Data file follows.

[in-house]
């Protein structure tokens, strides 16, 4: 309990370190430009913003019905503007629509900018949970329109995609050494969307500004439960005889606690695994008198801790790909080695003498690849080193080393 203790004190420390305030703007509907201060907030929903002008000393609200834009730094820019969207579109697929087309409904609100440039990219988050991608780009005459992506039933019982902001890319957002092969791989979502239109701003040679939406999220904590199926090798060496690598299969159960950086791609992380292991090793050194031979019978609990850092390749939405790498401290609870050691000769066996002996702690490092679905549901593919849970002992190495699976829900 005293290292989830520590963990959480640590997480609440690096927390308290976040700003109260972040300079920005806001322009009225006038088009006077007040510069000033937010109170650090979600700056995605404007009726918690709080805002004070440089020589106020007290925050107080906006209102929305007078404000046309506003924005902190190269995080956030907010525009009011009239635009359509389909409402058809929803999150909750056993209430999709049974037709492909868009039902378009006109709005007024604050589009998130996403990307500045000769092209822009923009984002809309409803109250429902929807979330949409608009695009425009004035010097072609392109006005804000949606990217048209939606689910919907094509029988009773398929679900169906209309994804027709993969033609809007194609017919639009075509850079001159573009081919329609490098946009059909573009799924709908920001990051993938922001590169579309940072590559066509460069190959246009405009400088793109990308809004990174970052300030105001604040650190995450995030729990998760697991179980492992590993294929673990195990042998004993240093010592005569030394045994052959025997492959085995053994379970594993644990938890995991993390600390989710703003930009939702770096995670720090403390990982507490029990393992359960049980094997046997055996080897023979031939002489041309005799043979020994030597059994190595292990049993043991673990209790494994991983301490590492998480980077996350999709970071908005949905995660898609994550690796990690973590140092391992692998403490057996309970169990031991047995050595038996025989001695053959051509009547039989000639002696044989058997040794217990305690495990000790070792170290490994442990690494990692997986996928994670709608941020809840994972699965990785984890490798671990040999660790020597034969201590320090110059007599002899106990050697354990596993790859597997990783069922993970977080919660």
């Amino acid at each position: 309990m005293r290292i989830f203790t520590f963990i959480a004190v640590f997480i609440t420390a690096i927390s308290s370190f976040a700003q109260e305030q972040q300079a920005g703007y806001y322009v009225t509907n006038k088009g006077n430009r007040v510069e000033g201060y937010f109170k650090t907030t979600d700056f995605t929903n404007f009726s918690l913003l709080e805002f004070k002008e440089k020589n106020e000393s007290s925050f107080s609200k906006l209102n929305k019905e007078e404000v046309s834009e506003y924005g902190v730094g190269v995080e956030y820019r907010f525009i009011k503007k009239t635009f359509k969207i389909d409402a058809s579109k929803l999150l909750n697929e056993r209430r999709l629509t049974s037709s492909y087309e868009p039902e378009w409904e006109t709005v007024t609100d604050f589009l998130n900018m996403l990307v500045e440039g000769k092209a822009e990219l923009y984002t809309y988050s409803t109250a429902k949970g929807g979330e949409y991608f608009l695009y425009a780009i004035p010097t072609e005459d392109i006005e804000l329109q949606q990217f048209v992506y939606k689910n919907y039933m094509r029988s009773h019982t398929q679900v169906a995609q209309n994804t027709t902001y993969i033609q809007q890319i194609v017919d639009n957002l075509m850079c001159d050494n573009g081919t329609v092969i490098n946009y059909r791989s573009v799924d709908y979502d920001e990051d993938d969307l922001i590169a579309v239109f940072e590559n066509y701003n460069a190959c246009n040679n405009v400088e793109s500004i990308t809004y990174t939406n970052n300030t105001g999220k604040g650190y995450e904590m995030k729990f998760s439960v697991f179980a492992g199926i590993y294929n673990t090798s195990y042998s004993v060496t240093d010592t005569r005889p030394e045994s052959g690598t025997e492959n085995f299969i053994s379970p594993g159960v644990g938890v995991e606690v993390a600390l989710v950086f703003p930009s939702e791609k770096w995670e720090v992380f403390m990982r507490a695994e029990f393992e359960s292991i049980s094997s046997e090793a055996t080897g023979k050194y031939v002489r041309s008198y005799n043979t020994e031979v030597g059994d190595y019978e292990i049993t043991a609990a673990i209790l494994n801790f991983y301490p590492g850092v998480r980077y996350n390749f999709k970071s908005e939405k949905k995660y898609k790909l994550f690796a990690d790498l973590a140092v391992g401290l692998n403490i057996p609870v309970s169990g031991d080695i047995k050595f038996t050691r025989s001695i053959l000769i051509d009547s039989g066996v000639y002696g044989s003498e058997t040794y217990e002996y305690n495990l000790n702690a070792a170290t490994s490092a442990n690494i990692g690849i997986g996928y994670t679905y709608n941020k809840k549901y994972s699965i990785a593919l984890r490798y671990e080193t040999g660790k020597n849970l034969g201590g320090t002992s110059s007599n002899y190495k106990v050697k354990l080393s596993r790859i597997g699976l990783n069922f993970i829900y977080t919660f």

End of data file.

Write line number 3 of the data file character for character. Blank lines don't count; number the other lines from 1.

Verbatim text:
């Amino acid at each position: 309990m005293r290292i989830f203790t520590f963990i959480a004190v640590f997480i609440t420390a690096i927390s308290s370190f976040a700003q109260e305030q972040q300079a920005g703007y806001y322009v009225t509907n006038k088009g006077n430009r007040v510069e000033g201060y937010f109170k650090t907030t979600d700056f995605t929903n404007f009726s918690l913003l709080e805002f004070k002008e440089k020589n106020e000393s007290s925050f107080s609200k906006l209102n929305k019905e007078e404000v046309s834009e506003y924005g902190v730094g190269v995080e956030y820019r907010f525009i009011k503007k009239t635009f359509k969207i389909d409402a058809s579109k929803l999150l909750n697929e056993r209430r999709l629509t049974s037709s492909y087309e868009p039902e378009w409904e006109t709005v007024t609100d604050f589009l998130n900018m996403l990307v500045e440039g000769k092209a822009e990219l923009y984002t809309y988050s409803t109250a429902k949970g929807g979330e949409y991608f608009l695009y425009a780009i004035p010097t072609e005459d392109i006005e804000l329109q949606q990217f048209v992506y939606k689910n919907y039933m094509r029988s009773h019982t398929q679900v169906a995609q209309n994804t027709t902001y993969i033609q809007q890319i194609v017919d639009n957002l075509m850079c001159d050494n573009g081919t329609v092969i490098n946009y059909r791989s573009v799924d709908y979502d920001e990051d993938d969307l922001i590169a579309v239109f940072e590559n066509y701003n460069a190959c246009n040679n405009v400088e793109s500004i990308t809004y990174t939406n970052n300030t105001g999220k604040g650190y995450e904590m995030k729990f998760s439960v697991f179980a492992g199926i590993y294929n673990t090798s195990y042998s004993v060496t240093d010592t005569r005889p030394e045994s052959g690598t025997e492959n085995f299969i053994s379970p594993g159960v644990g938890v995991e606690v993390a600390l989710v950086f703003p930009s939702e791609k770096w995670e720090v992380f403390m990982r507490a695994e029990f393992e359960s292991i049980s094997s046997e090793a055996t080897g023979k050194y031939v002489r041309s008198y005799n043979t020994e031979v030597g059994d190595y019978e292990i049993t043991a609990a673990i209790l494994n801790f991983y301490p590492g850092v998480r980077y996350n390749f999709k970071s908005e939405k949905k995660y898609k790909l994550f690796a990690d790498l973590a140092v391992g401290l692998n403490i057996p609870v309970s169990g031991d080695i047995k050595f038996t050691r025989s001695i053959l000769i051509d009547s039989g066996v000639y002696g044989s003498e058997t040794y217990e002996y305690n495990l000790n702690a070792a170290t490994s490092a442990n690494i990692g690849i997986g996928y994670t679905y709608n941020k809840k549901y994972s699965i990785a593919l984890r490798y671990e080193t040999g660790k020597n849970l034969g201590g320090t002992s110059s007599n002899y190495k106990v050697k354990l080393s596993r790859i597997g699976l990783n069922f993970i829900y977080t919660f």